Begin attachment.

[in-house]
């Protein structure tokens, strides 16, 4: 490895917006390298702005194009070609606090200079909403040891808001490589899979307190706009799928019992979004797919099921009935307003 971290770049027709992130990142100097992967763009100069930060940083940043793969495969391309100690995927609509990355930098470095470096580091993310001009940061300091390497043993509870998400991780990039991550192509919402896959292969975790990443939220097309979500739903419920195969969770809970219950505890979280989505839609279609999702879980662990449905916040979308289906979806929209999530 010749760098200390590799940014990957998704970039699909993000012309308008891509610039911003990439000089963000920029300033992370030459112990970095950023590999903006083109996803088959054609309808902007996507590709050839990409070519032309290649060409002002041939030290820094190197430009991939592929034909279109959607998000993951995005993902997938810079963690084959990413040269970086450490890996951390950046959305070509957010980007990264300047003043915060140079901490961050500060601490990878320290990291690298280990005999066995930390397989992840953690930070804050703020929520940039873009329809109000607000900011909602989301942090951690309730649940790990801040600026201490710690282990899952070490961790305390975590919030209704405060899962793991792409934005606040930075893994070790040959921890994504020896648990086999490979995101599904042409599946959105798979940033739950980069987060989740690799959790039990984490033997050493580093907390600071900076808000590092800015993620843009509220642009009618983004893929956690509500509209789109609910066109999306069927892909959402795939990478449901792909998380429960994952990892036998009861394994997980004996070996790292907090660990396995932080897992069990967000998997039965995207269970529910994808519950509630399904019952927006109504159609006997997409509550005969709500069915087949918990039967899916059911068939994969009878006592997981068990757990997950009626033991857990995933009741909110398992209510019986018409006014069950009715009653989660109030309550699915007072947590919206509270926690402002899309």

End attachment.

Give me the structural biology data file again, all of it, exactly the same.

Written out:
[in-house]
């Protein structure tokens, strides 16, 4: 490895917006390298702005194009070609606090200079909403040891808001490589899979307190706009799928019992979004797919099921009935307003 971290770049027709992130990142100097992967763009100069930060940083940043793969495969391309100690995927609509990355930098470095470096580091993310001009940061300091390497043993509870998400991780990039991550192509919402896959292969975790990443939220097309979500739903419920195969969770809970219950505890979280989505839609279609999702879980662990449905916040979308289906979806929209999530 010749760098200390590799940014990957998704970039699909993000012309308008891509610039911003990439000089963000920029300033992370030459112990970095950023590999903006083109996803088959054609309808902007996507590709050839990409070519032309290649060409002002041939030290820094190197430009991939592929034909279109959607998000993951995005993902997938810079963690084959990413040269970086450490890996951390950046959305070509957010980007990264300047003043915060140079901490961050500060601490990878320290990291690298280990005999066995930390397989992840953690930070804050703020929520940039873009329809109000607000900011909602989301942090951690309730649940790990801040600026201490710690282990899952070490961790305390975590919030209704405060899962793991792409934005606040930075893994070790040959921890994504020896648990086999490979995101599904042409599946959105798979940033739950980069987060989740690799959790039990984490033997050493580093907390600071900076808000590092800015993620843009509220642009009618983004893929956690509500509209789109609910066109999306069927892909959402795939990478449901792909998380429960994952990892036998009861394994997980004996070996790292907090660990396995932080897992069990967000998997039965995207269970529910994808519950509630399904019952927006109504159609006997997409509550005969709500069915087949918990039967899916059911068939994969009878006592997981068990757990997950009626033991857990995933009741909110398992209510019986018409006014069950009715009653989660109030309550699915007072947590919206509270926690402002899309």